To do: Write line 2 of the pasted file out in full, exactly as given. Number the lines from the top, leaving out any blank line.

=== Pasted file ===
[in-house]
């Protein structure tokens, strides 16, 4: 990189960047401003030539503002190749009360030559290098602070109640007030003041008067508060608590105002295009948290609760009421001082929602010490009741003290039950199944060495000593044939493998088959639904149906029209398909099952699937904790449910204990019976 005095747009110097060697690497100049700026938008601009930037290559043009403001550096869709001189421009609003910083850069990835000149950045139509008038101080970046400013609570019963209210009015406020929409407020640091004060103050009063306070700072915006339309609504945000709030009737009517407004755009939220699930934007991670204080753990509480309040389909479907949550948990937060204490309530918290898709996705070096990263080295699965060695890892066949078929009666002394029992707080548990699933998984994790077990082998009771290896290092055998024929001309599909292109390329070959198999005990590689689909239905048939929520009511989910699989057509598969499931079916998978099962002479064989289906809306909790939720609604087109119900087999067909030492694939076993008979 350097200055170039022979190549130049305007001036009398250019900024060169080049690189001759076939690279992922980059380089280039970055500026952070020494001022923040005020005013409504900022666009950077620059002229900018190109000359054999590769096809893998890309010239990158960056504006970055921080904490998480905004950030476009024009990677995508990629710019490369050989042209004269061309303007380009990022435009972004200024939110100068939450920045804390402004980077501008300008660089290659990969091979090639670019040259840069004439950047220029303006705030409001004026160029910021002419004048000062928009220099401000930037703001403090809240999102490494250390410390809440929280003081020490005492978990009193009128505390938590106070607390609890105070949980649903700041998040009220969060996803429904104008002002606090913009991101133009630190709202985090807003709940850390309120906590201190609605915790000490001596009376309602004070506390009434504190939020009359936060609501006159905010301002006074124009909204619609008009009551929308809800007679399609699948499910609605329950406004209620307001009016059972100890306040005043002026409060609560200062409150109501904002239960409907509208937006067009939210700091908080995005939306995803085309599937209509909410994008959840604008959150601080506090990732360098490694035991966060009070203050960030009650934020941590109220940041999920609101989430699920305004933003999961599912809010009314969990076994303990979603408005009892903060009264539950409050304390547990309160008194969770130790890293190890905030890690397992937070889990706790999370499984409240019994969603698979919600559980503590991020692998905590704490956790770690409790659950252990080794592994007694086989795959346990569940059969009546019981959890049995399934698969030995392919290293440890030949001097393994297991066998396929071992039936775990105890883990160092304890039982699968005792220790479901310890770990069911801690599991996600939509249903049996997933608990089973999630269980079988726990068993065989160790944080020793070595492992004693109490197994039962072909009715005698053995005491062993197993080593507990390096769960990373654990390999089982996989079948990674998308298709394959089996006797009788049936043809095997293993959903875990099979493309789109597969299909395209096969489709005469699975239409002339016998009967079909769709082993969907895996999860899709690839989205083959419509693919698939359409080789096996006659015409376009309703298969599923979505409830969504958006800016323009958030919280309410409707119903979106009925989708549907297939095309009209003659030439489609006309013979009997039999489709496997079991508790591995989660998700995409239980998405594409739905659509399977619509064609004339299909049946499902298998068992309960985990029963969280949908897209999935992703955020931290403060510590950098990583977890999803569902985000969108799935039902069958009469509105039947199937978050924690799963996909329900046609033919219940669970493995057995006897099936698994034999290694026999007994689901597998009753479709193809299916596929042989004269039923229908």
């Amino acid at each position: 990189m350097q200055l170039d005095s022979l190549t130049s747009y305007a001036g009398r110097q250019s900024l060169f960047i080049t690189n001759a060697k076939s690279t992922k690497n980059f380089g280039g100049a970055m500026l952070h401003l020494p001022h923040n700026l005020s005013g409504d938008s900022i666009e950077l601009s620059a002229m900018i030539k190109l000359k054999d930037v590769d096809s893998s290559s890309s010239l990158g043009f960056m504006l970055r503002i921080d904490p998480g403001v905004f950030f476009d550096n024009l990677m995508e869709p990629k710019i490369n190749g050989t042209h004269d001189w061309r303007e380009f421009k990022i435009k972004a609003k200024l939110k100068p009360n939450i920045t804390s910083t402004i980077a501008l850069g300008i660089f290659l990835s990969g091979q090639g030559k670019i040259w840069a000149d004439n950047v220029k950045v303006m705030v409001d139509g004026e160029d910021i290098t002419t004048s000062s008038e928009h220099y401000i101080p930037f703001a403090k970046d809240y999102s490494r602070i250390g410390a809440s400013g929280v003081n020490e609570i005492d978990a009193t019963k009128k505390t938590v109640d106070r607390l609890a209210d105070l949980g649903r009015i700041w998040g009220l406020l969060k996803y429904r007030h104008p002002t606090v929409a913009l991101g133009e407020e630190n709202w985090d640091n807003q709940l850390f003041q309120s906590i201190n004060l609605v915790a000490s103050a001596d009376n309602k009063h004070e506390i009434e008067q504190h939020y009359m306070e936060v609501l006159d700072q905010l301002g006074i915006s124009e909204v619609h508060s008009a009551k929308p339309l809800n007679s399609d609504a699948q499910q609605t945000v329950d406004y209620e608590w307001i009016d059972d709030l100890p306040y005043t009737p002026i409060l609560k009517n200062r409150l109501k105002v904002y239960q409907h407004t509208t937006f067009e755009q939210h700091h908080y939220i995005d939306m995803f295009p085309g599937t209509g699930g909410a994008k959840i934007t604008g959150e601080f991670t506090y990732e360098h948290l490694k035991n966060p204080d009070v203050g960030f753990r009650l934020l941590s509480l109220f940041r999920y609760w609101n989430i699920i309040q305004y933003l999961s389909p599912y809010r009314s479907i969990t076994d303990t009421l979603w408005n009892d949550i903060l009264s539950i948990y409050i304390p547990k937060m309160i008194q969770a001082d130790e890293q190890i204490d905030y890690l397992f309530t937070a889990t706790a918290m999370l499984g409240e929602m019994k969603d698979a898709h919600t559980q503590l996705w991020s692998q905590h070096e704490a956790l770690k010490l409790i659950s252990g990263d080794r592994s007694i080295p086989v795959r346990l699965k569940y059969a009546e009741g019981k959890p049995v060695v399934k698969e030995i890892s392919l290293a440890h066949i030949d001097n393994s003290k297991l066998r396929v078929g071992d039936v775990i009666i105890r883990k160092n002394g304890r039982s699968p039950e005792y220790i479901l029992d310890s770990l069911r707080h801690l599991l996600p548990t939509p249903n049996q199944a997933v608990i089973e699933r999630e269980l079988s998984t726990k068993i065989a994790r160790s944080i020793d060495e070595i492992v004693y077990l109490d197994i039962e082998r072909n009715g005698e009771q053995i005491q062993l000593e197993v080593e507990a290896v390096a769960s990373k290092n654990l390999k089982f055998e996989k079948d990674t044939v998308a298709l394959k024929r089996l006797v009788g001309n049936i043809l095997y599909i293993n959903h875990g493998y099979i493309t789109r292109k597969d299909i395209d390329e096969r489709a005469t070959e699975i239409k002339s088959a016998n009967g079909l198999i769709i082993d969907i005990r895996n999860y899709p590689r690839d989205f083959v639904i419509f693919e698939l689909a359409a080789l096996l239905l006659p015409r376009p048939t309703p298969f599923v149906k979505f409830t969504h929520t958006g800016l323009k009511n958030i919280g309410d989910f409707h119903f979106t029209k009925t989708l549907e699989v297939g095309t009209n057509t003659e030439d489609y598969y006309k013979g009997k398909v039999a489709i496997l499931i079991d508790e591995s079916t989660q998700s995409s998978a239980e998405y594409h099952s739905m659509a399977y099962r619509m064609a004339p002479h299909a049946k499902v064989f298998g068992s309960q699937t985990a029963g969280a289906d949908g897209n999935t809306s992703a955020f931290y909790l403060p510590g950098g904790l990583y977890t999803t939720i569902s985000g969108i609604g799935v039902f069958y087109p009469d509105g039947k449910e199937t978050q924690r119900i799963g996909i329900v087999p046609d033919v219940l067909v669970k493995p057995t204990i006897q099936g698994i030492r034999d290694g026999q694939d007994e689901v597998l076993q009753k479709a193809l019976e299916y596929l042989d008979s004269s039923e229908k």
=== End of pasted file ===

């Protein structure tokens, strides 16, 4: 990189960047401003030539503002190749009360030559290098602070109640007030003041008067508060608590105002295009948290609760009421001082929602010490009741003290039950199944060495000593044939493998088959639904149906029209398909099952699937904790449910204990019976 005095747009110097060697690497100049700026938008601009930037290559043009403001550096869709001189421009609003910083850069990835000149950045139509008038101080970046400013609570019963209210009015406020929409407020640091004060103050009063306070700072915006339309609504945000709030009737009517407004755009939220699930934007991670204080753990509480309040389909479907949550948990937060204490309530918290898709996705070096990263080295699965060695890892066949078929009666002394029992707080548990699933998984994790077990082998009771290896290092055998024929001309599909292109390329070959198999005990590689689909239905048939929520009511989910699989057509598969499931079916998978099962002479064989289906809306909790939720609604087109119900087999067909030492694939076993008979 350097200055170039022979190549130049305007001036009398250019900024060169080049690189001759076939690279992922980059380089280039970055500026952070020494001022923040005020005013409504900022666009950077620059002229900018190109000359054999590769096809893998890309010239990158960056504006970055921080904490998480905004950030476009024009990677995508990629710019490369050989042209004269061309303007380009990022435009972004200024939110100068939450920045804390402004980077501008300008660089290659990969091979090639670019040259840069004439950047220029303006705030409001004026160029910021002419004048000062928009220099401000930037703001403090809240999102490494250390410390809440929280003081020490005492978990009193009128505390938590106070607390609890105070949980649903700041998040009220969060996803429904104008002002606090913009991101133009630190709202985090807003709940850390309120906590201190609605915790000490001596009376309602004070506390009434504190939020009359936060609501006159905010301002006074124009909204619609008009009551929308809800007679399609699948499910609605329950406004209620307001009016059972100890306040005043002026409060609560200062409150109501904002239960409907509208937006067009939210700091908080995005939306995803085309599937209509909410994008959840604008959150601080506090990732360098490694035991966060009070203050960030009650934020941590109220940041999920609101989430699920305004933003999961599912809010009314969990076994303990979603408005009892903060009264539950409050304390547990309160008194969770130790890293190890905030890690397992937070889990706790999370499984409240019994969603698979919600559980503590991020692998905590704490956790770690409790659950252990080794592994007694086989795959346990569940059969009546019981959890049995399934698969030995392919290293440890030949001097393994297991066998396929071992039936775990105890883990160092304890039982699968005792220790479901310890770990069911801690599991996600939509249903049996997933608990089973999630269980079988726990068993065989160790944080020793070595492992004693109490197994039962072909009715005698053995005491062993197993080593507990390096769960990373654990390999089982996989079948990674998308298709394959089996006797009788049936043809095997293993959903875990099979493309789109597969299909395209096969489709005469699975239409002339016998009967079909769709082993969907895996999860899709690839989205083959419509693919698939359409080789096996006659015409376009309703298969599923979505409830969504958006800016323009958030919280309410409707119903979106009925989708549907297939095309009209003659030439489609006309013979009997039999489709496997079991508790591995989660998700995409239980998405594409739905659509399977619509064609004339299909049946499902298998068992309960985990029963969280949908897209999935992703955020931290403060510590950098990583977890999803569902985000969108799935039902069958009469509105039947199937978050924690799963996909329900046609033919219940669970493995057995006897099936698994034999290694026999007994689901597998009753479709193809299916596929042989004269039923229908």